This article looks at the differences between FX futures and traditional futures and looks at strategies to use with this derivative.
A derivative of this massive financial market is FX futures. The FX futures market is only a hundredth the size of the spot market.
Traditional vs. FX Futures
Both futures work in the same way which is the purchase of a contract to purchase or sell a set amount of currency on a predetermined date at a predetermined price. The one difference between these two is that futures are not done through a centralised exchange, but rather through a range of different exchanges in the US and other international centres. Most of the futures are traded via the Chicago Mercantile Exchange. This does not imply that it is done over the counter. The contract is bound to a designated size and can only be offered in whole numbers. All futures quotes are done against the US dollar, unlike the spot market.
Your forex broker should provide you with the specs for your contract. This should include the contract size, trading hours, time increments, pricing limits and other info related to the deal.
Speculating vs. Hedging
Forex derivatives are used for two main reasons and that is hedging and speculating. Hedging is used to protect against future price movements. Speculating is done to make profits.
Speculating is driven by profit. There are a few advantages and disadvantages linked to trading futures in the forex market.
The spreads are lower
The transaction costs are lower
You are offered more leverage
You are restricted by the trading session times of the exchange
You may be liable for National Futures Association fees
You need a higher investment capital as lots are valued at $100,000
Strategies for futures are very similar to those used in the spot market. The most common strategies are those based on technical analysis as these markets normally trend well. There are some more advanced strategies you could use, such as arbitrage.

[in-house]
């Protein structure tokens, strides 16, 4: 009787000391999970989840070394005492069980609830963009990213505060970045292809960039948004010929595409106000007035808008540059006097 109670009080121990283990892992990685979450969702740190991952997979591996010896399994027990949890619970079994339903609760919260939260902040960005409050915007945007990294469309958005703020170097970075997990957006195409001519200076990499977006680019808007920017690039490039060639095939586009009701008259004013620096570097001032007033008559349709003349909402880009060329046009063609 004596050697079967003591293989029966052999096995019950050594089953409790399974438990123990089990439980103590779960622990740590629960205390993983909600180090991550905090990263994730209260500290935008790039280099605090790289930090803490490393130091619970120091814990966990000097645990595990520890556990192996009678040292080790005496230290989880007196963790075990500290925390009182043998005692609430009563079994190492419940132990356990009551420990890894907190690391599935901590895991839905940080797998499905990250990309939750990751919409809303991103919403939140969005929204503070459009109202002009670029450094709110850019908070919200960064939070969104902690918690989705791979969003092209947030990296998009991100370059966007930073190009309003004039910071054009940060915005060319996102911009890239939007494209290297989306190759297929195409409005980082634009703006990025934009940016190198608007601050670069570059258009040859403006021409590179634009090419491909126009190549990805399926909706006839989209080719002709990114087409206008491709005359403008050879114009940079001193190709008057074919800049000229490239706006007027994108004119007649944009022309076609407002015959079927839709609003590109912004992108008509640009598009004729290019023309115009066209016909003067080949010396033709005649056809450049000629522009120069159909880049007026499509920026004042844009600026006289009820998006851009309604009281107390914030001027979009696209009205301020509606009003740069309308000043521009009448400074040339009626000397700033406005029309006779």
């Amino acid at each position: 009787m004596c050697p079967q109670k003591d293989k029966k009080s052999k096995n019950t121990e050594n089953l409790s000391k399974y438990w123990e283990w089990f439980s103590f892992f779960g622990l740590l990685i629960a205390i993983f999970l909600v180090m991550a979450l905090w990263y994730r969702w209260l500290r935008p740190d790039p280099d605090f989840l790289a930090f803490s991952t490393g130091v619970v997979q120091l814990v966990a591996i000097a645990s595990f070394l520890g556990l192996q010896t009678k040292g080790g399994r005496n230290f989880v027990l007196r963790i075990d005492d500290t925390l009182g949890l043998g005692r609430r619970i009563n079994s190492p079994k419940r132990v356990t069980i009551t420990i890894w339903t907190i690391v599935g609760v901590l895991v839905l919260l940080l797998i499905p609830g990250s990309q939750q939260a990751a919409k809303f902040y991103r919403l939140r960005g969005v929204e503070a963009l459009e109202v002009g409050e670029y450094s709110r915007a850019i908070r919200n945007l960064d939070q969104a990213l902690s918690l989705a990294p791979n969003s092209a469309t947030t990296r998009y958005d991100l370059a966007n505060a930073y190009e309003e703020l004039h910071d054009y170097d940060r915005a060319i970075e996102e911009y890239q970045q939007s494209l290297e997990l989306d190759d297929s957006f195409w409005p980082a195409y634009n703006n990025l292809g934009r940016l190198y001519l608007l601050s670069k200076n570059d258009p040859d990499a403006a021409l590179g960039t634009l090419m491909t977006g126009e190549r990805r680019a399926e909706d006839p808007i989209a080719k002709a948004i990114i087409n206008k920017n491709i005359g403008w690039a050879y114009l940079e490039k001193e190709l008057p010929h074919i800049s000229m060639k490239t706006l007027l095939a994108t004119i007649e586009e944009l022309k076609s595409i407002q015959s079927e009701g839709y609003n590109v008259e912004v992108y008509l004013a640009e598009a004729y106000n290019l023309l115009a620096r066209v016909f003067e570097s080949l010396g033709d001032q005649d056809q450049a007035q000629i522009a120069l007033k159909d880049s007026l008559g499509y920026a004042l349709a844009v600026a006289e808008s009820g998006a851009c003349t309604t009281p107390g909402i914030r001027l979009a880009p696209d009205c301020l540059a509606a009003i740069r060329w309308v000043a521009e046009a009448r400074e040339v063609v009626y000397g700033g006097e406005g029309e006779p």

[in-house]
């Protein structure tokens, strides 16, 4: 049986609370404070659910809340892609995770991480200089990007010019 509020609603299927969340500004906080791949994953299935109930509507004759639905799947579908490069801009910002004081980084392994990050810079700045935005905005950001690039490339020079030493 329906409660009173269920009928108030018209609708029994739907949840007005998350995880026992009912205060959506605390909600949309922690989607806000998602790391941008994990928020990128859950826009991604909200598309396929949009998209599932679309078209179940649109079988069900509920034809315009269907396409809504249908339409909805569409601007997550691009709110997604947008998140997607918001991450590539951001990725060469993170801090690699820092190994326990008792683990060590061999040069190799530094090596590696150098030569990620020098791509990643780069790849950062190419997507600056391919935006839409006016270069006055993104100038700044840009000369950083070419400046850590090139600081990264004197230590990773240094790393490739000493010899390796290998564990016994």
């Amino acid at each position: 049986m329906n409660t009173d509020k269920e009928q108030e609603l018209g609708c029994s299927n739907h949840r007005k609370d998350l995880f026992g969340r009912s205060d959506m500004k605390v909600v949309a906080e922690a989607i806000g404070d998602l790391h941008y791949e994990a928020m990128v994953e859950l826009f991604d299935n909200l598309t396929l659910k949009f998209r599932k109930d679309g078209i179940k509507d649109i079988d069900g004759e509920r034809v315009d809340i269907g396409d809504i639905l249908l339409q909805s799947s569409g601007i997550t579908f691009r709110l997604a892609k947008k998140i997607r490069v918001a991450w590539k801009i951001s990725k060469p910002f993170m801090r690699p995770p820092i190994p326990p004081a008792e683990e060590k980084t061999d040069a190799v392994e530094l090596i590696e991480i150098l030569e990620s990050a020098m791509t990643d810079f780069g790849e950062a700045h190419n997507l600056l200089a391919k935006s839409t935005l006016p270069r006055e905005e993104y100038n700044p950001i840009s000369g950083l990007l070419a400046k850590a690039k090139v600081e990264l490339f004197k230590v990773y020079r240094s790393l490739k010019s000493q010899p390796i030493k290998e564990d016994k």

One of the main reasons for hedging is to limit the effect of currency movements on profits. This is normally used by businesses with overseas interests in an attempt to protect against currency movements which could affect their profit levels.
Traders who wish to use hedging strategies have to make a choice between futures and forwards. There are many differences between these two, but the most important ones are:
- Forwards allow more flexibility as regards the dates and contract size. This provides you with the opportunity to tailor the contact to what you need, rather than having to use a set contract size as with futures
- The cash that you use to back a forward is only due upon contract expiration. The cash backing futures is calculated on a daily basis. Both the buyer and the seller are liable for these daily cash settlements. If you make use of futures, you have the facility to re-evaluate your contract as and when you wish. If you make use of forwards, you have to wait until the expiration date of the contract.
Forex futures are very similar to stock and commodity futures. There are distinct advantages and disadvantages to using this method in the forex market.